I qualified as a solicitor in a mid-size firm in 1991, and within a few years I was earning over three times my trainee starting salary, which comfortably exceeded the combined income of my working parents. I was working in London in a role I had dreamed of for years, I was being well paid after living close to the breadline for my entire adult life and I had no commitments – other than those I owed to my firm and my clients.
So, come pay-day, my personal finances were given as much priority as a good night’s sleep. Thirty years on, has anything really changed for junior lawyers? Or are they just as ill-prepared as I was to make the transition from a student budget to a healthy salary?
With the recent news that starting salaries for newly qualified solicitors at the City office of at least one US firm have reached a staggering £140,000, there is a strong case for prospective lawyers needing to develop their money management skills well before they set foot in the office.
Lack of financial literacy
Despite financial literacy becoming a part of the national curriculum in schools seven years ago, recent data shows that the UK lags behind many other countries in terms of financial literacy levels amongst its adult population – ranking 15th out of the 30 countries who participated in the study.
This year, research carried out by the money-saving app, Student Beans, found that a third of students were unaware of how to choose a bank account and the factors to consider when doing so, with more than 50% who currently use financial services admitting to not fully understanding how interest rates work.
Money worries are also having a significant impact on the mental health and wellbeing of young adults. Mental Health UK and the Money Charity have found that the undeveloped financial literacy of a significant proportion of young adults is undermining their mental health. So, it was not surprising that the above report highlighted that a person’s mental wellbeing is significantly worsened by financial problems.
Junior professionals are not immune to getting into financial difficulties as a consequence of making poor financial decisions. So, it is incumbent on educators and the profession to increase the financial education we make available to the next generation of lawyers.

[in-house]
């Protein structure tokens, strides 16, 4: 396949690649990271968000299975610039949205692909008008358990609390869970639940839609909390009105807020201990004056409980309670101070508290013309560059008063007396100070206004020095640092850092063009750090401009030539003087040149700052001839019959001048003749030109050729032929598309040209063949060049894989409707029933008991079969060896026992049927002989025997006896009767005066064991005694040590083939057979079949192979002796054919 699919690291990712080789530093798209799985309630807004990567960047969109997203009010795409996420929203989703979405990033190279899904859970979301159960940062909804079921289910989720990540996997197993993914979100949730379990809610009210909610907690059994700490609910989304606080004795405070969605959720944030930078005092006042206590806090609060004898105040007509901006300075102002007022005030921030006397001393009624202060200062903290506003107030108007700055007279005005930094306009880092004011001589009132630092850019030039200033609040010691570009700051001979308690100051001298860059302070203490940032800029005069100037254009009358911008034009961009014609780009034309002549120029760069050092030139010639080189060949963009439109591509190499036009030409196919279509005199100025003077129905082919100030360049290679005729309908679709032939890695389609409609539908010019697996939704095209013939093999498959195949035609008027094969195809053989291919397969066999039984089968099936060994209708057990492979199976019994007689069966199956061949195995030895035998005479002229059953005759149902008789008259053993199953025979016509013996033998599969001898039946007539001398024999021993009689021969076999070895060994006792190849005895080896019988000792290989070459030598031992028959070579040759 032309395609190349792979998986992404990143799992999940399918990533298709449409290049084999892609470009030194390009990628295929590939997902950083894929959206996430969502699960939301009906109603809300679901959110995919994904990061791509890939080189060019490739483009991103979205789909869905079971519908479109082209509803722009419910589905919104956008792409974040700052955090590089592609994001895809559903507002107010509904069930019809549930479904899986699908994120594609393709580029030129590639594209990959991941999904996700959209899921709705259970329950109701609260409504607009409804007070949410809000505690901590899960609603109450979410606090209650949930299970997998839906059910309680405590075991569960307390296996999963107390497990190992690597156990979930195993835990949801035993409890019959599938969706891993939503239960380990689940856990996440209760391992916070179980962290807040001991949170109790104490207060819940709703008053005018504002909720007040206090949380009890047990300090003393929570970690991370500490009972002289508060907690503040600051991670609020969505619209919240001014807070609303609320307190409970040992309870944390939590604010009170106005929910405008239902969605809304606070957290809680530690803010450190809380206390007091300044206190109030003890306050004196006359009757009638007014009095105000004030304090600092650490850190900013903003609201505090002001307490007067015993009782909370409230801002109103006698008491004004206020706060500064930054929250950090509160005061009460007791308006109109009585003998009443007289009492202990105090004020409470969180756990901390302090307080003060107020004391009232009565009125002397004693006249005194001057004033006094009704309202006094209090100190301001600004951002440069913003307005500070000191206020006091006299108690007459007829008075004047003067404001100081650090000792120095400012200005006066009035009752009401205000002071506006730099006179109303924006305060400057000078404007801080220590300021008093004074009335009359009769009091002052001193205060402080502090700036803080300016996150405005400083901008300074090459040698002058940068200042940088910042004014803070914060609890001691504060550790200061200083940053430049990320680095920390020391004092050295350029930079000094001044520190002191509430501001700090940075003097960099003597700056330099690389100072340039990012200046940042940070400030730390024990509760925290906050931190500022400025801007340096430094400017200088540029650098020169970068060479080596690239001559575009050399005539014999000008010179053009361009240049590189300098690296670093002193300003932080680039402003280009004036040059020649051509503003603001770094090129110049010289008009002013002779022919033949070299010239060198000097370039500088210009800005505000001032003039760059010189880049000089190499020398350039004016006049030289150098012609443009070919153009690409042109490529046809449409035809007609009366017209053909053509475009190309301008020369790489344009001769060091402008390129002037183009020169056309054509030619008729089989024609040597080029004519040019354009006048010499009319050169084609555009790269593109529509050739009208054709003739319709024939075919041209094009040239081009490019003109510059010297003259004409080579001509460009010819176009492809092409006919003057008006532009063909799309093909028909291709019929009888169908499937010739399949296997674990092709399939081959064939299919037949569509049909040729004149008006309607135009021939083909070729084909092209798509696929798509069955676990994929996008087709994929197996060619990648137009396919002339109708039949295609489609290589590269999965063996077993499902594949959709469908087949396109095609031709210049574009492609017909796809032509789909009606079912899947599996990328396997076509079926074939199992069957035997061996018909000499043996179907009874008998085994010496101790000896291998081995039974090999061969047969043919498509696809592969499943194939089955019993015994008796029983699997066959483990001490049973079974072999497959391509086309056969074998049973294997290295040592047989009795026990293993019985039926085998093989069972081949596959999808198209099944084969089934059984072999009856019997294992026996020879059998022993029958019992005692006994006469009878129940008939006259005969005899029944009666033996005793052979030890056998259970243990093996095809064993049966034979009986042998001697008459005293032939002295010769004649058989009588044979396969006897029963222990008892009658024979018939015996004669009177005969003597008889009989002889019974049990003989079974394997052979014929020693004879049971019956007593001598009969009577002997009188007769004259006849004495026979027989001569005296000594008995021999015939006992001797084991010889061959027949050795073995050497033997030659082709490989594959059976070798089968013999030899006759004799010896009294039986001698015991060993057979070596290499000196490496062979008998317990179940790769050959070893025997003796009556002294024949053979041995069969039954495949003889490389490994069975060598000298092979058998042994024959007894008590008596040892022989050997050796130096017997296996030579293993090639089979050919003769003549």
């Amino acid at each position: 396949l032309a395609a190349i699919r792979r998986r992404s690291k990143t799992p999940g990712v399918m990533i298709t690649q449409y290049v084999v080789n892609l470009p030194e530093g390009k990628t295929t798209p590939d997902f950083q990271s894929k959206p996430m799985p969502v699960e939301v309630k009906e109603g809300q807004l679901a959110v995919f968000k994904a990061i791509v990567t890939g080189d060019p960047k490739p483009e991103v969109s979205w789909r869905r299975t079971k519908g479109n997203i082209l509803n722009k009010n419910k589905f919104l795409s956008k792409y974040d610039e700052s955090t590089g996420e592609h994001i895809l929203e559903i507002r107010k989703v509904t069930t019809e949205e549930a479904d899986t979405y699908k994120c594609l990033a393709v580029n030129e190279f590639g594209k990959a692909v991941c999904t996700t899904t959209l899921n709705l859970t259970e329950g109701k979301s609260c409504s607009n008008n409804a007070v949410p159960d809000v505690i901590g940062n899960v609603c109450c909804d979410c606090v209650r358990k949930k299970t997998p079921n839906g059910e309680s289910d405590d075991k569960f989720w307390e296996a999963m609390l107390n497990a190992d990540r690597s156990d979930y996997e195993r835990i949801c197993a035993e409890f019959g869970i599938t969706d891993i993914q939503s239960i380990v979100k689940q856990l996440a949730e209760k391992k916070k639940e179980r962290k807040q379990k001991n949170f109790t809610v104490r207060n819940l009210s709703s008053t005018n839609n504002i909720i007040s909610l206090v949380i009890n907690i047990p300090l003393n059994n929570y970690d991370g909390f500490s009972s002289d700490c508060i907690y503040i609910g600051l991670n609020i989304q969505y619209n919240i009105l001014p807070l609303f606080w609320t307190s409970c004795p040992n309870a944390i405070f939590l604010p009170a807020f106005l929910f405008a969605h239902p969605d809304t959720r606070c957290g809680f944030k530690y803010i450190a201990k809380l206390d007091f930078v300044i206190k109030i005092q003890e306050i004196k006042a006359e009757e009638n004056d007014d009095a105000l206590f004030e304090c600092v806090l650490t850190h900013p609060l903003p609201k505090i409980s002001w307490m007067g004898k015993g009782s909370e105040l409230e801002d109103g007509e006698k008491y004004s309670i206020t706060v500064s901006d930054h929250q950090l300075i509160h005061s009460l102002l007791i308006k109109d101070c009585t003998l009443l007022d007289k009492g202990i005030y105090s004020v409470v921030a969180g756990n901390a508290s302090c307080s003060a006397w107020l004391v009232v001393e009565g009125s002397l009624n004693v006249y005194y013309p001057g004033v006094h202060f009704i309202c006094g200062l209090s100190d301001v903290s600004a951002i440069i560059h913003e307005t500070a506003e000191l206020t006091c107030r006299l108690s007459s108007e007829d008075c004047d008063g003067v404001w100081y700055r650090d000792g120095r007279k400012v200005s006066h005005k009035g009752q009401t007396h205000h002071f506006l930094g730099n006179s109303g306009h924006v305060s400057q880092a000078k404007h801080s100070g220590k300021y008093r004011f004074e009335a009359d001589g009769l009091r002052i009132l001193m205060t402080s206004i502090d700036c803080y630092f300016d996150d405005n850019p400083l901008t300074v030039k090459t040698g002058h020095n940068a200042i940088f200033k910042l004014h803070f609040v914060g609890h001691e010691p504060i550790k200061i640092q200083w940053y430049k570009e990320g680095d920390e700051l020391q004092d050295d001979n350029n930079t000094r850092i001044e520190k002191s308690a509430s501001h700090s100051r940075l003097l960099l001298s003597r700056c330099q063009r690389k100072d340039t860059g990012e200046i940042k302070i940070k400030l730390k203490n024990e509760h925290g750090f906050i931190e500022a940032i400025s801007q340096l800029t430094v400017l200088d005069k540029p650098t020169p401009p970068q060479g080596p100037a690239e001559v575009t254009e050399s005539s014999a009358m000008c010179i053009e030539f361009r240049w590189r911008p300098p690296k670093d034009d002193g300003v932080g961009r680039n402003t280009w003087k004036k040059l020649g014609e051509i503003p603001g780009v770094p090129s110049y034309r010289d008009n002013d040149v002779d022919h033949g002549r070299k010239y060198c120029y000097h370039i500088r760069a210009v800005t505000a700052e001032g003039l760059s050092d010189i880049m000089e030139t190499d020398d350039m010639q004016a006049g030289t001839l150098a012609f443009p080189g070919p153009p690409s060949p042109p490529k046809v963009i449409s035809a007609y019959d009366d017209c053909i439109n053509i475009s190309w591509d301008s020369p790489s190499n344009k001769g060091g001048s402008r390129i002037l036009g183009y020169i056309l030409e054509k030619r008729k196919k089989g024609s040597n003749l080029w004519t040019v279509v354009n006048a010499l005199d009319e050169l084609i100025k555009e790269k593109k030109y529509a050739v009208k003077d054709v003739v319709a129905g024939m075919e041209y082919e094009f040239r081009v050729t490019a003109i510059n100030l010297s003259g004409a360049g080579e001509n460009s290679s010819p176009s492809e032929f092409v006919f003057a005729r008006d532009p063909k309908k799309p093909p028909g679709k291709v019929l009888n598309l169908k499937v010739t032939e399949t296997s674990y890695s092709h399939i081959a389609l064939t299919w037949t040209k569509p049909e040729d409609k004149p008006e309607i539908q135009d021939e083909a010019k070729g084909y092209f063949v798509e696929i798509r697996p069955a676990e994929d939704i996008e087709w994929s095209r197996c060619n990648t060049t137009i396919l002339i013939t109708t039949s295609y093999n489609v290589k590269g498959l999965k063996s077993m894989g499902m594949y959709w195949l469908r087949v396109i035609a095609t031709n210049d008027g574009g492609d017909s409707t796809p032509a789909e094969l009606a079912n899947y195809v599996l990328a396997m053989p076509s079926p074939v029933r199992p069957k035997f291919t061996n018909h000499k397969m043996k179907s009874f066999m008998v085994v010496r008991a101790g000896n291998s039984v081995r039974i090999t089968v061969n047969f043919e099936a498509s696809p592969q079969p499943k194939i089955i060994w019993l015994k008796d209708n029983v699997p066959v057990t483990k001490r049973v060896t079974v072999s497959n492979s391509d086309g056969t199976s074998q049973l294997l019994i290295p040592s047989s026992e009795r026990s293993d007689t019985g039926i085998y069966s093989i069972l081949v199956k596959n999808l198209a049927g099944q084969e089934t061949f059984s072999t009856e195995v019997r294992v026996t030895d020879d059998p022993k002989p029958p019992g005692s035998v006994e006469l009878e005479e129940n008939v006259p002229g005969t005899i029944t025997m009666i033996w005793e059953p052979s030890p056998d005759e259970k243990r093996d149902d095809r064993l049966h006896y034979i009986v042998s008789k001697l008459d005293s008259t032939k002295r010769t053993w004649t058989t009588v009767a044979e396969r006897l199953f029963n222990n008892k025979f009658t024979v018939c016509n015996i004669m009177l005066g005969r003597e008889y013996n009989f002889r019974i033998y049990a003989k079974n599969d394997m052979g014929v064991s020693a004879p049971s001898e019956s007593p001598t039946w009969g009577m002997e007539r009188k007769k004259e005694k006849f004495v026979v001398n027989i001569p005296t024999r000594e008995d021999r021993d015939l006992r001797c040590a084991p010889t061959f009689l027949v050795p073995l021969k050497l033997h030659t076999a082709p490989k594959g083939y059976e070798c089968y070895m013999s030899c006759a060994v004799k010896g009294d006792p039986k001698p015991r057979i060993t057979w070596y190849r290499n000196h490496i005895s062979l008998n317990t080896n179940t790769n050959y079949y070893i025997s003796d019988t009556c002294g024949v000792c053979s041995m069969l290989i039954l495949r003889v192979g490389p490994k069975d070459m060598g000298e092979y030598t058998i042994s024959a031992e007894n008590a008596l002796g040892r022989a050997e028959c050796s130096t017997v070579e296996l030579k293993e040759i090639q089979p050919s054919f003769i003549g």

Experts fear that ‘personal financial literacy’ among graduates hasn’t kept pace with the growth in earnings or the proliferation of often dubious ‘get-rich-quick’ schemes, notoriously targeted at the novice investor.
A report published in March earlier this year by the Financial Conduct Authority warned that an increasing number of young adults were taking significant financial risks when investing in high-risk products such as cryptocurrencies and foreign exchange trading. The UK regulator highlighted that young women from an ethnic minority background were particularly vulnerable to getting involved in such investments.
Preparing future lawyers to transition from life as a student
At BPP University Law School, we recently researched our own postgraduate students’ personal financial literacy. The results revealed that, while studying elsewhere as an undergraduate, 93% of them had not been provided with any advice about how to make the financial transition from life as a student to life in the workplace.
Only half of the students said that they felt confident when it came to managing their money. Three in five stated that worrying about their finances had impacted their mental wellbeing.